In The News
ONLY ON 10 News: Man travels to Philippines to find in-laws
Melanie Michael - Reporter WTSP Tampa
Largo, Florida - It is a story of compassion, hope, and love.
Brent Dunn made the ultimate sacrifice for his wife, Liza, who was born and raised in the Philippines. He traveled all the way across the world for nearly three days to find his in-laws and bring them food and water.
The tears came quickly for Brent as he described the mass graves and devastation there.
Brent cried, "One grave has 15 bodies in it, body bags, some people covered, some not. And, the smell was overwhelming. I almost got sick. We have family in there."
Brent said it was a miracle his mother-in-law survived. But, his wife's cousin lost his entire family. His wife and two children, one of them handicapped, vanished in the water.
Brent described the moment the man lost his child. "He couldn't hold his son," he stopped for a moment, wiping away tears. "They were washed away."
What the father-of-two found in the Philippines, he said, was a war zone -- dead bodies in the streets, people starving, no electricity, and no water.
Crowd Funding Film Project Documents Tragedy in the Philippines
Tampa area film maker and director, Brent Dunn is in the middle of a Documentary Fiilm project called,
"Waiting for a Miracle" The film is about his journey to find his wife's family in the Philippines after Typhoon Haiyan (also known as Yolanda) slammed into Tacloban City, killing thousands.
"We lost all contact with our family, we didn't know for over a week if they had survived. It was torture. We reached out on a facebook page located in Tacloban for any information. Finally after getting confirmation that some survived, I got on a plane with suitcases and a box full of food, supplies, and water filtration systems, bound for the Philippines. I had no idea after I got to Manila, how I would get to Tacloban, which is located on another island hundreds of miles to the south." "I couldn't sit back and wait anymore, I had to do something"
Amazingly, donations started pouring in to help him get to the Philippines. "A friend of mine donated his frequent flier miles so I could get a plane ticket, Friends, co-workers, and complete strangers, including a Katrina survivor, donated through http://www.gofundme.com/rescuetacloban . This website helped me connect with my thousand plus Facebook friends through a blog on the site. I was able to post photos and updates about my trip."
After over two months, they still do not have electricity or running water in most of Tacloban and other villages throughout the provinces of Leyte and Samar. The streets were cleared of debris through a cash for work program that paid locals to clean up after the disaster. This put money into the pockets of many who now do not have any work or businesses to go to. This gave many money to buy food and help rebuild destroyed homes.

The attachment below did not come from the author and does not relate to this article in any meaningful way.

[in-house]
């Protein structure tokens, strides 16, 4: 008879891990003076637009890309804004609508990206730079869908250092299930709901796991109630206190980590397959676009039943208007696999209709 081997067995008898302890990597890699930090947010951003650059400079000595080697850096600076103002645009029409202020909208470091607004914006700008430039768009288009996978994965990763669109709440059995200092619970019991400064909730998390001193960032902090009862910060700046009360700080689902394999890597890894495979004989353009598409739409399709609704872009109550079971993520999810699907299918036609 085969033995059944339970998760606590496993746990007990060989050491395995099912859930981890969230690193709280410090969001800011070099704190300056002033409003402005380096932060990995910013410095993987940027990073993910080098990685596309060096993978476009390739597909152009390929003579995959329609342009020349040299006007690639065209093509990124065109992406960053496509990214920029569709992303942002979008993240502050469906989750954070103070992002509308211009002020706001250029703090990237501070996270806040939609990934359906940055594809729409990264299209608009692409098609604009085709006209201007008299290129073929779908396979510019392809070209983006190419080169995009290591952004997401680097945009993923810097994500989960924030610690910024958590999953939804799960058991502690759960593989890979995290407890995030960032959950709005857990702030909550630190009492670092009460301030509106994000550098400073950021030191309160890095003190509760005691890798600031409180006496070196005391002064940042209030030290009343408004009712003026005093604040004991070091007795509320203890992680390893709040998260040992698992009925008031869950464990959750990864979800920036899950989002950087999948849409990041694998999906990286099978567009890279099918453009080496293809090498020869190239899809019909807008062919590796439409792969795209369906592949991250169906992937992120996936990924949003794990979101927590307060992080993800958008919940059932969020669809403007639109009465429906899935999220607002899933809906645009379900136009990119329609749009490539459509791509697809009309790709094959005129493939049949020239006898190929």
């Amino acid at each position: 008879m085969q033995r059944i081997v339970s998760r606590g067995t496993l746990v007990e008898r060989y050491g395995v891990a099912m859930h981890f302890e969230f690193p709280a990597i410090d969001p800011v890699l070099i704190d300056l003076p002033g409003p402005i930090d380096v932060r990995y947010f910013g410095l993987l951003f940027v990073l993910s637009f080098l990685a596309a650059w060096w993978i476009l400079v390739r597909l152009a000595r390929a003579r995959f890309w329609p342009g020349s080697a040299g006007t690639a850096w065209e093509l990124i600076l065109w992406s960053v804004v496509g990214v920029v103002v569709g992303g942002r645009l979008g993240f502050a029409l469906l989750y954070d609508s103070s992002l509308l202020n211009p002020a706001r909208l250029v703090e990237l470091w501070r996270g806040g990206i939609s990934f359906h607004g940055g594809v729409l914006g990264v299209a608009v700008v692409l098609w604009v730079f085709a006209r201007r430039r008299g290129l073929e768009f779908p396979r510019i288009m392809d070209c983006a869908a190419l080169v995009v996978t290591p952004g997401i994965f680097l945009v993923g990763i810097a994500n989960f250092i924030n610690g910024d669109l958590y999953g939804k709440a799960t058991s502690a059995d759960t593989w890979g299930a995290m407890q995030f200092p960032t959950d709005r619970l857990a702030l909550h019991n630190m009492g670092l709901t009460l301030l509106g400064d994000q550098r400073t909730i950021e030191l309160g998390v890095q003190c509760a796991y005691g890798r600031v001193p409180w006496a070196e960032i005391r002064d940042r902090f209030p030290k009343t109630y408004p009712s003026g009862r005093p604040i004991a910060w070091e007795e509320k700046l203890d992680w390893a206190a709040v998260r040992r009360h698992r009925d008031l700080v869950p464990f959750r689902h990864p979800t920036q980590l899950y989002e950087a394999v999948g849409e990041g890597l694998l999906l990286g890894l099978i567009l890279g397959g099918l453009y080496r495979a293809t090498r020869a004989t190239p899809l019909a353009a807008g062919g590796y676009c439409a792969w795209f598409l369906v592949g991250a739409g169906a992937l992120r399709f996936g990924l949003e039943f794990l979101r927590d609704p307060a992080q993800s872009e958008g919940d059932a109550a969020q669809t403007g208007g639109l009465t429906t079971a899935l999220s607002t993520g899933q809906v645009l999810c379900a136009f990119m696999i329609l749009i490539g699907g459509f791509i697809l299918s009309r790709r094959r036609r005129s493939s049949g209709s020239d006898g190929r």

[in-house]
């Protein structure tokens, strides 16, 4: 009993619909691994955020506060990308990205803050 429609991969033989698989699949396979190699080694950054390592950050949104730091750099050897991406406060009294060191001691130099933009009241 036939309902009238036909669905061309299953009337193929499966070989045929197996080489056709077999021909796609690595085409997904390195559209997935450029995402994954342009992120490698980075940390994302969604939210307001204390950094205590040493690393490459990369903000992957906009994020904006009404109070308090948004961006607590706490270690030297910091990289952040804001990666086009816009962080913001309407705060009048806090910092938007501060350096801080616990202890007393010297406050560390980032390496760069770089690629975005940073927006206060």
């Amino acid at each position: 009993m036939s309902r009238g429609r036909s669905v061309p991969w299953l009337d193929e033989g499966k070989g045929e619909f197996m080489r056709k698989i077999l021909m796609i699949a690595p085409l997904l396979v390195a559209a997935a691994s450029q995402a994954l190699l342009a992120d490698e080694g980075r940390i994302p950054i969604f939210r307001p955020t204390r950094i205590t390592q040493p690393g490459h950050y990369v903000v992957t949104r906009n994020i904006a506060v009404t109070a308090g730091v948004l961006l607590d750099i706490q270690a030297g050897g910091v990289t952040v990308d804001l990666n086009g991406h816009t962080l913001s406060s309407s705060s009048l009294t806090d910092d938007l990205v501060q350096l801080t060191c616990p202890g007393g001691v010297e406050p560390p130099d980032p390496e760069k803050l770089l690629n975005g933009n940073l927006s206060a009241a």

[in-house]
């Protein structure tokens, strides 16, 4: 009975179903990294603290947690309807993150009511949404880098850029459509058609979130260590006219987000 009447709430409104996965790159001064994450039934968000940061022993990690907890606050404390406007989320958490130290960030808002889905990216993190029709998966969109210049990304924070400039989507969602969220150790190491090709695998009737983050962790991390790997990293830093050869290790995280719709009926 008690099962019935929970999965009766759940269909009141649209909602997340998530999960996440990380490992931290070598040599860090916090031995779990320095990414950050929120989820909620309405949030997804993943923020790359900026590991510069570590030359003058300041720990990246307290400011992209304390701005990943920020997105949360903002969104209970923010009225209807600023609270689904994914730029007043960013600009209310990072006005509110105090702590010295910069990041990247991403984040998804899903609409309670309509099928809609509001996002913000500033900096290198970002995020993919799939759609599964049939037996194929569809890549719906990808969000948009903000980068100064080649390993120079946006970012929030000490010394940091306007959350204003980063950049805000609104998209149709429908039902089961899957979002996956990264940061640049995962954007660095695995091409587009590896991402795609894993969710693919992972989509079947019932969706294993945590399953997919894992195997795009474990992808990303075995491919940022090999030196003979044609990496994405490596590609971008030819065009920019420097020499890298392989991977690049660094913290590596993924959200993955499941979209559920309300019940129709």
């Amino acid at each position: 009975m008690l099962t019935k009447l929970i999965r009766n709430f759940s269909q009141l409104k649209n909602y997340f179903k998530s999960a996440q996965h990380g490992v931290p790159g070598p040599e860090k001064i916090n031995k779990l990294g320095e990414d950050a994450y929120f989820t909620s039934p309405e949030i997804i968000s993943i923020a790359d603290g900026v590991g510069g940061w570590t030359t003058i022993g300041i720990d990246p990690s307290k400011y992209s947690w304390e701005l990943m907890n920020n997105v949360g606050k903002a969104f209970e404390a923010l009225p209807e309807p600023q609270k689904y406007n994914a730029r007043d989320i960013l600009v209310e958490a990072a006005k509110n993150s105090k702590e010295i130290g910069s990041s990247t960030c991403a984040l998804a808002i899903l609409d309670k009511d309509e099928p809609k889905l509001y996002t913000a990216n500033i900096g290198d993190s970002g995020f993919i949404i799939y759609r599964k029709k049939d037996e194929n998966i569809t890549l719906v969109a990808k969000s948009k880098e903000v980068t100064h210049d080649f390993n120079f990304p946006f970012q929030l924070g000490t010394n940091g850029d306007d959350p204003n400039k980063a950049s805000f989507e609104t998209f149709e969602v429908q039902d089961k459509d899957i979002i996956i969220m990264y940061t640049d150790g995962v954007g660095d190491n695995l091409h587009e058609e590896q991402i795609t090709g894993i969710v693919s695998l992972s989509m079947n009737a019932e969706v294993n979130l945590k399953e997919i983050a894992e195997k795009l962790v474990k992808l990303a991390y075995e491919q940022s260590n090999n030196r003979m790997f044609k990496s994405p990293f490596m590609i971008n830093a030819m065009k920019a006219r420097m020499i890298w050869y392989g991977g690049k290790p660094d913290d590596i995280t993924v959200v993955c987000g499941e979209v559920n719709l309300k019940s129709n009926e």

Food and clean water are being distributed, but he people of Tacloban continue to struggle with the basics. Brent said; "So far, the only relief supplies they've recieved are rice, water, and sardines. Come on, how long can you survive on just sardines? Our family are lucky, we have the means to help them buy food. But many do not have anyone, or lost their entire familes and home. They are living on the street, in a tent, or evacuation center."
After such a tragedy, you may wonder, how do people go on with their lives? After loosing your entire family and home, how do you cope? Brent say's this is what pours from the film "Waiting for a Miracle." "People are smiling, joking, laughing. They are trying to put the pieces back together. They are a very strong group of people. I love the Filipino people. They welcomed me and shared there stories, no matter how painful." The future of the film focuses on rebuilding efforts.
This is a crowdfunded film, which means, donatations are what will make this a successful film. If you've always wanted to part of a film, here's your chance. "Donations can be made a many levels. Every dollar helps tremendously." Depending on your donation level, you may see your name in the credits, be a VIP at the Premier of the film, have dinner with the Director, Brent himself, or take a trip to Tacloban to help Brent provide school supplies to the schools of Tacloban.
"It's expensive to fly all the way to the Philippines, stay their for weeks, and do it again months later. The funding will help pay these expensive, editing, color grading, and sound mastering. You may also receive a copy of the final film on BluRay, DVD, or Digital Download, once the film is released. This is too important of a film. I am hopeful the support of this film will allow me to accomplish great things. The stories need to be told and documented. I am forever grateful for the support I have already received and hope to keep the film moving forward."
Documentary all about hope and survival
"Waiting for a Miracle" is a documentary film about the tragedy of Typhoon Haiyan, which hit the Philippine city of Tacloban with over 200 mile per hour winds, destroying homes, and killing thousands.
This film documents the people of Tacloban and how many lost family members, friends, and co-workers to the storm surge. For a week, dead bodies lay in the streets, people walked like Zombies for hours to other towns, trying to find food and water. The film includes many interviews and stories of survivors and what they experienced. There is also continued footage 2 weeks after the storm and an effort to raise funds to travel multiple times to capture recovery efforts, including the government's response, or lack there of to rebuild the city and homes.